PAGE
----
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Tag Archives: Turkey

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Woman makes a stand against a water cannon.

Some people confuse resistance with anarchy. They believe, or it suits them to believe, that anyone protesting on the street, or in a park is just “asking for trouble”. Even if they are doing it peacefully, by sitting on the grass, with music and books. But the exact form of a public protest is irrelevant.

Even when the purpose of a protest has nothing political about it. Such as when attempting to protect a large park in the middle of a bustling city, which is about to be turned into a mall. The 94th, if my information is accurate. But even the cause of a protest is not really the issue here.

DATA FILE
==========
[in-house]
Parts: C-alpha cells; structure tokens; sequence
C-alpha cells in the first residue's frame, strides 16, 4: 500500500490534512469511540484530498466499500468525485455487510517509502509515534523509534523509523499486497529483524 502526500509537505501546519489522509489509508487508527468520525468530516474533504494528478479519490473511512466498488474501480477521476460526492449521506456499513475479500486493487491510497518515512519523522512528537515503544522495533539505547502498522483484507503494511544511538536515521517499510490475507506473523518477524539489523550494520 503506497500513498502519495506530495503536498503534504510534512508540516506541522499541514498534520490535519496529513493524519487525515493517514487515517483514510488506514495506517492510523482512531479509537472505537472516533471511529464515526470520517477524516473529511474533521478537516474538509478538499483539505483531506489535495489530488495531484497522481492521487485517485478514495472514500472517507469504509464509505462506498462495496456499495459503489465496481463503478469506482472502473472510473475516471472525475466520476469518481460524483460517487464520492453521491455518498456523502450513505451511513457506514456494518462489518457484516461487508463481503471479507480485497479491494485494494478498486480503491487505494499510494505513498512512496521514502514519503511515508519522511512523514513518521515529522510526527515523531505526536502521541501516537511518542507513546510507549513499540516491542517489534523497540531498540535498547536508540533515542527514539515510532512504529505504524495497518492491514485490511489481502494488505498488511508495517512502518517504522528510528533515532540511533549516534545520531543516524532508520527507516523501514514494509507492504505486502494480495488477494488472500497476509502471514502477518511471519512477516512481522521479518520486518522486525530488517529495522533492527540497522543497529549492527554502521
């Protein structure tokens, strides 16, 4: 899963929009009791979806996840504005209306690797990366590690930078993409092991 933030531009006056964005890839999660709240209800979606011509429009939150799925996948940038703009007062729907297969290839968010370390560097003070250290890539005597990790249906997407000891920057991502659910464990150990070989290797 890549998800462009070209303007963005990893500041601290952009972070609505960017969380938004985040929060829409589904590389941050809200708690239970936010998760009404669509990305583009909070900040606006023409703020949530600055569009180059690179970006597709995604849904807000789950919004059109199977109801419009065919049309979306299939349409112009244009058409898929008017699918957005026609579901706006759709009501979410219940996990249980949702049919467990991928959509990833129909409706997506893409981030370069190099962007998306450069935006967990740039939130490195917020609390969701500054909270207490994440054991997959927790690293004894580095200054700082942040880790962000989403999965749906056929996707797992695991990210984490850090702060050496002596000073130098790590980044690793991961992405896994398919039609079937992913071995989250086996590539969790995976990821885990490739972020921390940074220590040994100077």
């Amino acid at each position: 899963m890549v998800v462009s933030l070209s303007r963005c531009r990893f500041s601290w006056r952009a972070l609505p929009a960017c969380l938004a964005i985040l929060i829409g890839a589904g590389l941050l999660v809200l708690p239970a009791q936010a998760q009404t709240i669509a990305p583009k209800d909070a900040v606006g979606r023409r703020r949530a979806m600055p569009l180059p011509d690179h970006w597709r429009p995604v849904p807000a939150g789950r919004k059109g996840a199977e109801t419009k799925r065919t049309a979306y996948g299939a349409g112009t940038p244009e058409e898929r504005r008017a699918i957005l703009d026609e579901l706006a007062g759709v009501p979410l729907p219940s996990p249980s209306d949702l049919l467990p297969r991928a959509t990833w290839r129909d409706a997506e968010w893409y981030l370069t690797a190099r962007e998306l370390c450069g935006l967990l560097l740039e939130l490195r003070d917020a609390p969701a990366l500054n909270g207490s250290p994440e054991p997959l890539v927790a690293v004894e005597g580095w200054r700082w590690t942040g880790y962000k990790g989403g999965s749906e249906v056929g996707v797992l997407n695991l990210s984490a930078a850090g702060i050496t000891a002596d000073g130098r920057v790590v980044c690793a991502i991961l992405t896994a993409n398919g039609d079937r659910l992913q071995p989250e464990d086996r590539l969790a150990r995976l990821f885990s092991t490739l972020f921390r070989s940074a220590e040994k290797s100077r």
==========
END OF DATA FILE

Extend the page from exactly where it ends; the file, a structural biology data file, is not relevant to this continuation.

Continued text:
What really matters is that the state is treating its own citizens as enemies. And it is not happening just in Turkey or Greece or Bulgaria or Spain or Sweden. It is fast becoming a global phenomenon. The difference is that police in Turkey are that much more brutal in suppressing protesters. They don’t need to use agents provocateurs, like the Greek police still do (on most occasions – the last time I was in a protest all it took for the tear gas rain to start was a few kids tossing fruit towards the Parliament).

I never thought I’d see more tear gas canisters being used at once than that February evening at Syntagma. Was I ever wrong.

Used tear gas cannisters

Used tear gas canisters